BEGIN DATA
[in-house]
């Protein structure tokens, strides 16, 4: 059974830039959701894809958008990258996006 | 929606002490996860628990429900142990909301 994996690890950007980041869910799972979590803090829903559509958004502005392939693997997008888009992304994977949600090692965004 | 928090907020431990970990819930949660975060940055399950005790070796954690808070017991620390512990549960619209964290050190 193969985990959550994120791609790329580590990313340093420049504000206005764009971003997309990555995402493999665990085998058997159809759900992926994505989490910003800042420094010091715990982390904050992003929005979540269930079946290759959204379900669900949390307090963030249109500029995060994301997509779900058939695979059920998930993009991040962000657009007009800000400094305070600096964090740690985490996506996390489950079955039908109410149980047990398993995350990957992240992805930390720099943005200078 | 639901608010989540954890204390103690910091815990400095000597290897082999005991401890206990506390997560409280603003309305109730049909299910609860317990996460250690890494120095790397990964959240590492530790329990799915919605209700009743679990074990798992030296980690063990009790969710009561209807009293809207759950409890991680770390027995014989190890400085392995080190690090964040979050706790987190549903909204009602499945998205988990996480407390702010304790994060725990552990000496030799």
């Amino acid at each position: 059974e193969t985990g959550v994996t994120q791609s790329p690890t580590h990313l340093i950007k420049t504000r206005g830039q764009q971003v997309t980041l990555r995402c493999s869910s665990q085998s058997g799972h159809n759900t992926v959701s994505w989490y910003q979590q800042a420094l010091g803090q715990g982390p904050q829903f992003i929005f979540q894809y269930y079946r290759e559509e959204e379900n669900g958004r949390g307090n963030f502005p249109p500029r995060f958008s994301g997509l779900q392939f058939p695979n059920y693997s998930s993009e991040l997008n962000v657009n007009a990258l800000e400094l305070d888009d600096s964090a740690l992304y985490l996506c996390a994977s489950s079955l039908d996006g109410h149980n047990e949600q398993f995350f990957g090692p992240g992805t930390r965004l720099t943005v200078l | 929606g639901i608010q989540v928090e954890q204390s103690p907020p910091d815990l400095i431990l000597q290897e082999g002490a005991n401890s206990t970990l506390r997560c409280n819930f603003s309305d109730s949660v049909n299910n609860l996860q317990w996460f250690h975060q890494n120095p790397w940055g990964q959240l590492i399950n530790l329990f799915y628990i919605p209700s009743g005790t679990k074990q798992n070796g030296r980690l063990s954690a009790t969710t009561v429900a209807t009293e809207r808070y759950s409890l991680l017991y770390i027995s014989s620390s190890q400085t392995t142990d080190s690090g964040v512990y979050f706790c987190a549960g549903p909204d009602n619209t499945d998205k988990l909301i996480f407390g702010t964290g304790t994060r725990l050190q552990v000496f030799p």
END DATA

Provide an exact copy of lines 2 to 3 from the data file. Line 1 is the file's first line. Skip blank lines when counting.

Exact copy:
């Protein structure tokens, strides 16, 4: 059974830039959701894809958008990258996006 | 929606002490996860628990429900142990909301 994996690890950007980041869910799972979590803090829903559509958004502005392939693997997008888009992304994977949600090692965004 | 928090907020431990970990819930949660975060940055399950005790070796954690808070017991620390512990549960619209964290050190 193969985990959550994120791609790329580590990313340093420049504000206005764009971003997309990555995402493999665990085998058997159809759900992926994505989490910003800042420094010091715990982390904050992003929005979540269930079946290759959204379900669900949390307090963030249109500029995060994301997509779900058939695979059920998930993009991040962000657009007009800000400094305070600096964090740690985490996506996390489950079955039908109410149980047990398993995350990957992240992805930390720099943005200078 | 639901608010989540954890204390103690910091815990400095000597290897082999005991401890206990506390997560409280603003309305109730049909299910609860317990996460250690890494120095790397990964959240590492530790329990799915919605209700009743679990074990798992030296980690063990009790969710009561209807009293809207759950409890991680770390027995014989190890400085392995080190690090964040979050706790987190549903909204009602499945998205988990996480407390702010304790994060725990552990000496030799």
């Amino acid at each position: 059974e193969t985990g959550v994996t994120q791609s790329p690890t580590h990313l340093i950007k420049t504000r206005g830039q764009q971003v997309t980041l990555r995402c493999s869910s665990q085998s058997g799972h159809n759900t992926v959701s994505w989490y910003q979590q800042a420094l010091g803090q715990g982390p904050q829903f992003i929005f979540q894809y269930y079946r290759e559509e959204e379900n669900g958004r949390g307090n963030f502005p249109p500029r995060f958008s994301g997509l779900q392939f058939p695979n059920y693997s998930s993009e991040l997008n962000v657009n007009a990258l800000e400094l305070d888009d600096s964090a740690l992304y985490l996506c996390a994977s489950s079955l039908d996006g109410h149980n047990e949600q398993f995350f990957g090692p992240g992805t930390r965004l720099t943005v200078l | 929606g639901i608010q989540v928090e954890q204390s103690p907020p910091d815990l400095i431990l000597q290897e082999g002490a005991n401890s206990t970990l506390r997560c409280n819930f603003s309305d109730s949660v049909n299910n609860l996860q317990w996460f250690h975060q890494n120095p790397w940055g990964q959240l590492i399950n530790l329990f799915y628990i919605p209700s009743g005790t679990k074990q798992n070796g030296r980690l063990s954690a009790t969710t009561v429900a209807t009293e809207r808070y759950s409890l991680l017991y770390i027995s014989s620390s190890q400085t392995t142990d080190s690090g964040v512990y979050f706790c987190a549960g549903p909204d009602n619209t499945d998205k988990l909301i996480f407390g702010t964290g304790t994060r725990l050190q552990v000496f030799p």